It’s been close to a year or a little less since I last posted, I meant to keep updating as much as possible, I even had a planned post about Olympic National Park I never got around to finishing. Writing about my photography can be almost as tedious as trying to look up the best hashtags to post on Instagram. Other things like politics, music, and the fact I got rid of my car got in the way. And then that whole Covid thing happened.
I struggle with what to photograph in the best of times, If I can’t be in an epic sunrise on top of a mountain with wildflowers gushing out of the ground, I lack the desire. Being in Vancouver is bad enough, parks swarm with people, and beyond wanting to only photograph the grandeur of nature, I hate having to compete for space with the hordes of joggers and dog-walkers.
I tried to branch out, I would walk around the city looking for interesting things, Queen Elizabeth park, or Iona Beach, but with everyone being forced to stay in their own city, these places became more crowded than usual and I could never adapt. soon it became apparent all my road trips to the States I spent hours planning would not happen this year. So I planned new ones. Not just road trips though, I decided I would do new things I had always wanted to do but never had the gear or ability to pursue, like backpacking and backcountry camping. I spent a couple months researching what gear I needed, and the best, most affordable options. And then I jumped in headfirst. I did the Berg Lake trail, Cathedral Provincial Park, The Bugaboos, among others. Yeah, it was quite the summer.
From now on I hope to update this site more and post on a more consistent basis. With summer almost over and my vacation days at zero, it shouldn’t be as hard as it has been. I start off with a location I have grown accustomed to visiting at least once a year: Wells Gray Provincial Park.
Wells Gray Provincial Park is the 4th largest park in British Columbia, as varied as it is huge, this provincial park contains a myriad of trails, waterfalls, and scenic views. Regardless of how many times I’ve visited, there are still countless areas left unexplored.
Mahood Lake is accessed either from Lone Butte via a dirt road that stretches 122 km. I visited this area for the first time since the previous Fall. The autumn leaves surrounding the lake were amazing, here’s a 3 shot panorama stich I made from blue hour.
The morning after that picture I had the shock of a lifetime when driving through the park I came upon a Cougar crossing the Canim River bridge. Within seconds it had run across the bridge and up into the woods.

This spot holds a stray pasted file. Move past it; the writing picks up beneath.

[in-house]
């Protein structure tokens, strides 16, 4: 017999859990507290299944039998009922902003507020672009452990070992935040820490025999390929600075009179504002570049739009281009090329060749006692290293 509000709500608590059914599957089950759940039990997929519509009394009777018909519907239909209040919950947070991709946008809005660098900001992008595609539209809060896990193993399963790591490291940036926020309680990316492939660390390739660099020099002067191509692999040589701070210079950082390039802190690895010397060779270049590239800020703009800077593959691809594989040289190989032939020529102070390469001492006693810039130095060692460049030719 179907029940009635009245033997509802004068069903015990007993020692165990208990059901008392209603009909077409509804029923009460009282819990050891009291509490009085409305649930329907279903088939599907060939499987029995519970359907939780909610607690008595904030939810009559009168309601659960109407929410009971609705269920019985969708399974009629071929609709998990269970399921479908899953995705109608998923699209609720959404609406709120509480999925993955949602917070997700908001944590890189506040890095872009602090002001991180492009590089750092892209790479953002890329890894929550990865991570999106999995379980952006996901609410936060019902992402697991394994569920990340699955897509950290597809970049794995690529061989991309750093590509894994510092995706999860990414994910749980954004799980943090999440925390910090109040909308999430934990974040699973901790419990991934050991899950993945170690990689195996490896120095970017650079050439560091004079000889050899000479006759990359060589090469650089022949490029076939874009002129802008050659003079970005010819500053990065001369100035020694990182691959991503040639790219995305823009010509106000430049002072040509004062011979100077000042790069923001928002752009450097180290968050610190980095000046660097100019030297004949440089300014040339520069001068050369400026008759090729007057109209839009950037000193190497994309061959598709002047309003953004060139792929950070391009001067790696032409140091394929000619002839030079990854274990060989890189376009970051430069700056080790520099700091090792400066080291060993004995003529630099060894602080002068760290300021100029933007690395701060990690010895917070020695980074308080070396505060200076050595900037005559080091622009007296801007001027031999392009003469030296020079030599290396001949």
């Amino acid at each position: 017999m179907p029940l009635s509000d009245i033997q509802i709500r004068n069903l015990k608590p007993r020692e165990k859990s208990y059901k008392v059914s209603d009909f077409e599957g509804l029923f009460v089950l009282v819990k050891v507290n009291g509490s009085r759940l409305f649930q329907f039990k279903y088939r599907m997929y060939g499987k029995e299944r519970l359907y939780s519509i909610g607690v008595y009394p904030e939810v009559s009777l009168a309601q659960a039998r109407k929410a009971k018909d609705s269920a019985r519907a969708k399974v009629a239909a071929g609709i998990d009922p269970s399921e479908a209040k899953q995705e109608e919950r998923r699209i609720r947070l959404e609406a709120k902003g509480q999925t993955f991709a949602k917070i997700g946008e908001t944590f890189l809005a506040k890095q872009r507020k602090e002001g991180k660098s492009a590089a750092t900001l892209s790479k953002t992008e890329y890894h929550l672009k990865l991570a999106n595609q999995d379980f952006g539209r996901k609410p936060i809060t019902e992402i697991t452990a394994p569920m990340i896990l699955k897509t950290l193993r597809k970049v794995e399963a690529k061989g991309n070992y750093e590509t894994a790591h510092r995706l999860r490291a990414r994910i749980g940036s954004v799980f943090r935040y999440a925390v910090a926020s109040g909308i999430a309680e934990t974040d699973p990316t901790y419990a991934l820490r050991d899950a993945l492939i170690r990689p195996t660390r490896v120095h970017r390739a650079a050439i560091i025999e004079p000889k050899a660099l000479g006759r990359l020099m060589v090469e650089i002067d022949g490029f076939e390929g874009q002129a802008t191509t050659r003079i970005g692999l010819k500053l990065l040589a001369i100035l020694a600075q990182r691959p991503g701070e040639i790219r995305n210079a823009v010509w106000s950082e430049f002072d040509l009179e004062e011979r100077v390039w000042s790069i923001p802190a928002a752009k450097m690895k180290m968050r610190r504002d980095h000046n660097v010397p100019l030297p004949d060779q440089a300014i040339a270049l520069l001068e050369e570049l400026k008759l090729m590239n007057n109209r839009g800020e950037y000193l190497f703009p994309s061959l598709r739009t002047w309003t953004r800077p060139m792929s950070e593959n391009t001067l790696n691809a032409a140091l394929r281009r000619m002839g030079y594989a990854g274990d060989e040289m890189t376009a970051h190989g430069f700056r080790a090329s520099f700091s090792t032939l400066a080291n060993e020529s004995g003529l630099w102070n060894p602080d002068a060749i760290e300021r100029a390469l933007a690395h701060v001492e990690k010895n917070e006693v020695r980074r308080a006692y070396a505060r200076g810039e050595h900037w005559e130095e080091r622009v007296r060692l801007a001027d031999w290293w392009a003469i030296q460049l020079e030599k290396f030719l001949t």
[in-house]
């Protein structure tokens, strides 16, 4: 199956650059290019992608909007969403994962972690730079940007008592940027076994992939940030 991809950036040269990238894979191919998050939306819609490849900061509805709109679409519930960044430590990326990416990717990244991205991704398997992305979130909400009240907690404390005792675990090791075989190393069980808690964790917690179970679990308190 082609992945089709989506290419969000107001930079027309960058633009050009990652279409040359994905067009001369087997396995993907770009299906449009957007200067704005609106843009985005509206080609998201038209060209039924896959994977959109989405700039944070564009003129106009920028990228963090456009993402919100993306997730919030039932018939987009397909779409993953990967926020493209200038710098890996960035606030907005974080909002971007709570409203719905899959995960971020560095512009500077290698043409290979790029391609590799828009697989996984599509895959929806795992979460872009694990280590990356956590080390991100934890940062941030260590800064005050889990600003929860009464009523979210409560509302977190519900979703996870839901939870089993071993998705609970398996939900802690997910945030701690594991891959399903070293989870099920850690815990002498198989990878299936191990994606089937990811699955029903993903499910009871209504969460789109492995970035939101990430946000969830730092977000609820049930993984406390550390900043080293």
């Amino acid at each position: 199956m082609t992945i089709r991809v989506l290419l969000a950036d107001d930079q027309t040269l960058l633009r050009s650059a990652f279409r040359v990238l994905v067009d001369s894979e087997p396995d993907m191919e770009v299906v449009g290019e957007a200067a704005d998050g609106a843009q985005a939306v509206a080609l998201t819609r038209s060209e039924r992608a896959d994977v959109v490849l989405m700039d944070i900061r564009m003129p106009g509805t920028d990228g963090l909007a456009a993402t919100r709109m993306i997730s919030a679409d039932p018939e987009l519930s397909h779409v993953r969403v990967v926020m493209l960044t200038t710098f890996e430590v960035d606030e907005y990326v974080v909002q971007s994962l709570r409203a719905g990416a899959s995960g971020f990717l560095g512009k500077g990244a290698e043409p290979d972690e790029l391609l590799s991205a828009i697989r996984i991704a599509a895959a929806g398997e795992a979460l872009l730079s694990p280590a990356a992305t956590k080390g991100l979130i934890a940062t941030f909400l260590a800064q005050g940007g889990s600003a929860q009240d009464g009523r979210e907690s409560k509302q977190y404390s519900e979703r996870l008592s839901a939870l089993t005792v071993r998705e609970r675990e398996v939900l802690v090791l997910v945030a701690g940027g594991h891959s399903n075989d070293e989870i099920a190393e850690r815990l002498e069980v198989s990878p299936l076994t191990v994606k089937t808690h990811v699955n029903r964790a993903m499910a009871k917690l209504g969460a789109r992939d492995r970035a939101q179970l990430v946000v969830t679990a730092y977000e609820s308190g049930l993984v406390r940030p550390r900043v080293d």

The scene in the campground in late June was a distinct contrast. The woods were lush and rife with songbirds. American Redstart, Red-eyed Vireos and Swainson’s thrush being the most common. Mosquitoes sadly abundant as well. their terrible whining filled my ears. I forgot to bring my spray, making any time spent outside of the tent or car agonizing.
My primary reason to camp at Mahood lake was to spend sunset at Canim falls. The falls drop 23 meters onto ancient lava. The viewpoint of the falls is reached after an easy 1km walk. The photos from here will not be too exciting, it’s hard to get a shot without a bunch of trees getting in the way. For me the allure is standing above the falls, capturing them along with the Canim river below and the hills in the distance.
Before the falls, there are some interesting rock formations that are worth exploring. I found these ferns growing in a large crack; employing focus stacking and exposure blending, I merged 4 photos together enabling me to light the ferns and have everything in focus. Though the wind kind of messed up the trees.
From the top of Canim falls I noticed big dramatic clouds, they along with the mountain in the background turned into a great composition.
It looked to heading towards an amazing sunset until it started raining and things got drab. I gathered my gear and started walking back towards the car, deciding to shoot some bunchberry flowers along the forest floor. I became immersed in shooting these flowers until from the corner of my eyes I noticed the sun coming back out. “Crap!” I sprinted back towards the falls, cursing my lack of patience.
The light kept getting better, the clouds turned purple, the sun illuminated a crescent section of the trees along the river, that grew until the entire mountain was a molten purple.